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Grey-headed Fish Eagle | Birds And Me

Grey-headed Fish Eagle


Grey-headed Fish Eagle

Scientific Name:  lcthyophanga ichthyaetus

Grey-headed Fish Eagle image

Grey-headed Fish Eagle  Photo by:  --

Bird Type:  Birds of Prey    630  Views


A smallish to medium-sized but quite bulky fish eagle. Has a small bill, a small head on long neck, rounded tail and shortish legs with unfeathered tarsi and long talons. Wings aren’t very long and wingtips reach less than halfway down tail. Males and females are sexually dimorphic. The grey-headed fish eagle has a body length of 61–75 cm. Females are heavier than males at 2.3–2.7 kg compared to 1.6 kg. The tail measures between 23–28 cm and the tarsus 8.5–10 cm. The wingspan measure between 155–170 cm. Adults are grey-brown with a pale grey head and pale iris, belly and tail are white with the having a broad black subterminal band. Breast and neck are brown, with the wings on top dark brown with blacker primaries and below brown. Juveniles the head and neck are brown, greyer on the ides of throat, with buff supercilia and whitish streaks. The rest of the upperparts are darker brown, edged with grey and secondaries and tertials faintly barred. Tail black and white marbled with broader dark subterminal band and white tip. Belly and thighs white, while breast and flanks brown streaked with white. Iris is darker than adult. As juveniles mature subterminal band becomes more prominent, head becomes greyer and loses streaking becoming uniformly brown.


  • 69-74 cm

  • 27-29 Inch

  • brown

  • gray  (Bird may have more colors)
  •    উকাহ
  •    રાખોડી શિર માછીમાર, રાખોડી શિર મત્સ્ય ગરુડ
  •    മീൻപരുന്ത്
  •    करड्या डोक्याचा मत्स्यगरुड
  •    माछाकुल

Grey-headed fish eagles live in lowland forests up to 1,500 m above sea-level. Their nests are close to bodies of water such as slow-moving rivers and streams, lakes, lagoons, reservoirs, marshes, swamps and coastal lagoons and estuaries. They are also known to frequent irrigation tanks in Sri Lanka, hence where their alternate English in Sri Lanka comes from.


As the common name suggests the grey-headed fish eagle is a specialist piscivore, which preys upon live fish and scavenges dead fish and occasionally reptiles and terrestrial birds and small mammals. Tingay et al. found that the diet of the grey-headed fish eagle in the Prek Toal protected area of the Tonlé Sap contains the endangered Tonlé Sap water snake. Whether this is the primary prey item of their diet or a seasonal occurrence in this are remains unclear. The most common method of foraging used is to catch fish from a hunting perch close to a water source with a short flight to snatch prey on the water surface or just below. Also quarters over stretches of river or lakes and fish too heavy to lift may be dragged to bank to devour. It is also dynamic in prey pursuit and can catch fish in rough water such as rapids. Both species in the genus Ichthyophaga have strongly recurved talons like the osprey (Pandionidae) a specialisation for catching fish, which is lacking in the genus Haliaeetus (sea eagles)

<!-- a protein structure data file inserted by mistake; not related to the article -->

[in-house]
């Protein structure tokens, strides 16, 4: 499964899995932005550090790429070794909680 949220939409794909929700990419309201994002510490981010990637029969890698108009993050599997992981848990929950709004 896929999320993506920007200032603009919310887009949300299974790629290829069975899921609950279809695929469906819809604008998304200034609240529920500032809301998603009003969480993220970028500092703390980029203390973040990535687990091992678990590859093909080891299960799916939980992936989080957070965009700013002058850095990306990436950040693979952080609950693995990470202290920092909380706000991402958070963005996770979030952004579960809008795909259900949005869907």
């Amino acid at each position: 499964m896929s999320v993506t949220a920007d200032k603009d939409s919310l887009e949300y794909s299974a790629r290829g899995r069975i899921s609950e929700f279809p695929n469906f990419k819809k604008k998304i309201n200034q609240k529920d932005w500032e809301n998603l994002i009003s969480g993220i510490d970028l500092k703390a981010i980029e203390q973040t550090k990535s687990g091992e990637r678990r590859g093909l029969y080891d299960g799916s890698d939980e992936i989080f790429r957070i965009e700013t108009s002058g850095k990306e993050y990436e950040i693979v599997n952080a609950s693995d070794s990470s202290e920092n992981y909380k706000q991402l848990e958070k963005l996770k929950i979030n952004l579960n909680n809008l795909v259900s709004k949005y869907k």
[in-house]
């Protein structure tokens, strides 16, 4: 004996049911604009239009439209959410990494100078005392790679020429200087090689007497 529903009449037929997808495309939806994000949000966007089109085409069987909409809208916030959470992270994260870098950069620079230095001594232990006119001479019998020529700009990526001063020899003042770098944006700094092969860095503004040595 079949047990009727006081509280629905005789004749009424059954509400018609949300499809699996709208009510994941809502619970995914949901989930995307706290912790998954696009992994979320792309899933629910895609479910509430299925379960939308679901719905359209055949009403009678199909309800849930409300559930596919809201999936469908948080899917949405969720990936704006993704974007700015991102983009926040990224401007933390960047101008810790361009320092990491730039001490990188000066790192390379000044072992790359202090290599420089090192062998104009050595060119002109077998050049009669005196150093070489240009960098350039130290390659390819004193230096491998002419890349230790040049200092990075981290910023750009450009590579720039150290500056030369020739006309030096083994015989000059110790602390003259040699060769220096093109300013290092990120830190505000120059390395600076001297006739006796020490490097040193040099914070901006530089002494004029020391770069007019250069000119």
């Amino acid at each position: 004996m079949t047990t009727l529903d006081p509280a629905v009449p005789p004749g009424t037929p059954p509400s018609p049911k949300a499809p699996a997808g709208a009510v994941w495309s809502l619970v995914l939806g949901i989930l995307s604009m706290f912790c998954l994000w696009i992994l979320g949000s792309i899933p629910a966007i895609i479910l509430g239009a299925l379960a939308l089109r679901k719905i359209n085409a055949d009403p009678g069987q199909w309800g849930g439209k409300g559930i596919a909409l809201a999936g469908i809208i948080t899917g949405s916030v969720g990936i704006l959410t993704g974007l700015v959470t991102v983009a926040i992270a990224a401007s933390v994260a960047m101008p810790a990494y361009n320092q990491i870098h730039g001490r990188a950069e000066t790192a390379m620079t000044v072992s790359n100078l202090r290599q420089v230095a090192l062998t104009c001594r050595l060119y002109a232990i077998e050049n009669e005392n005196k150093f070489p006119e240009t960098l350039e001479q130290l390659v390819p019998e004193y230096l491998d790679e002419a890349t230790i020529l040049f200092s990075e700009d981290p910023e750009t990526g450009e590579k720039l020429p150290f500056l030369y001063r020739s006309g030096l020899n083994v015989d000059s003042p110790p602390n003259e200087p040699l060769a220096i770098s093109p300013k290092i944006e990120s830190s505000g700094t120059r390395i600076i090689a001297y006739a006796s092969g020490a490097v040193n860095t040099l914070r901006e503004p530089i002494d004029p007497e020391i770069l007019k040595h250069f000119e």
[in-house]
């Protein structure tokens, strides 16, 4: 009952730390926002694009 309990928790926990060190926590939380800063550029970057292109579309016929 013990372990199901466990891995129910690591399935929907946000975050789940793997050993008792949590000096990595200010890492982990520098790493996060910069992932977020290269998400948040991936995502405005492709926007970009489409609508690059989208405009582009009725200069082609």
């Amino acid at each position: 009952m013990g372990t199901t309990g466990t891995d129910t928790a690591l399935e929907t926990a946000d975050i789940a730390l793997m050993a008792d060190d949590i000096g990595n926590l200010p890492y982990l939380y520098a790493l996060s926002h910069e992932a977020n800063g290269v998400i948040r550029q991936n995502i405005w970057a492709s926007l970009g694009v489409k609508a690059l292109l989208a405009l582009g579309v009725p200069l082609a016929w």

The calls of the grey-headed fish eagle include a gurgling awh-awhr and chee-warr repeated 5–6 times, an owlish ooo-wok, ooo-wok, ooo-wok, a nasally honking uh-wuk and a loud high pitched scream. These begin as subdued low short notes each succeeding one more strongly upturned and more strident then previous then dying away again and are uttered from a perch or on the wing. Fledglings give a longer nasal uuuw-whaar that starts low and subdued then becomes, louder and higher and strident. During the breeding season becomes quite vocal, with calls being loud and far carrying, often calling also at night


The grey-headed fish eagle is a large stocky raptor at about 75 cm in length. Adults have dark brown wings and back, a grey head and reddish brown breast. The lower belly, thighs and tail are white, the latter having a black terminal band. Sexes are similar, but young birds have a pale buff head, underparts and underwing, all with darker streaking. The grey-headed fish eagle breeds in the forests of the Indian subcontinent east to Southeast Asia. It builds a stick nest in a tree near water and lays two to four eggs. It is a specialist fish eater which hunts over lakes, lagoons, and large rivers.

    Resident (inc. local and altitudinal migrants)
    Former range (no recent records but may still survive)
    Summer visitor (including summer monsoon)
    Winter visitor
    Passage (autumn and/or spring) visitor
    known to be occasional, scarce or erratic
    Small isolated population (actual range smaller)  
    Isolated record(s) - one or more in the same area  
 colour coded for seasonality as per coloured ranges, black denotes unspecified season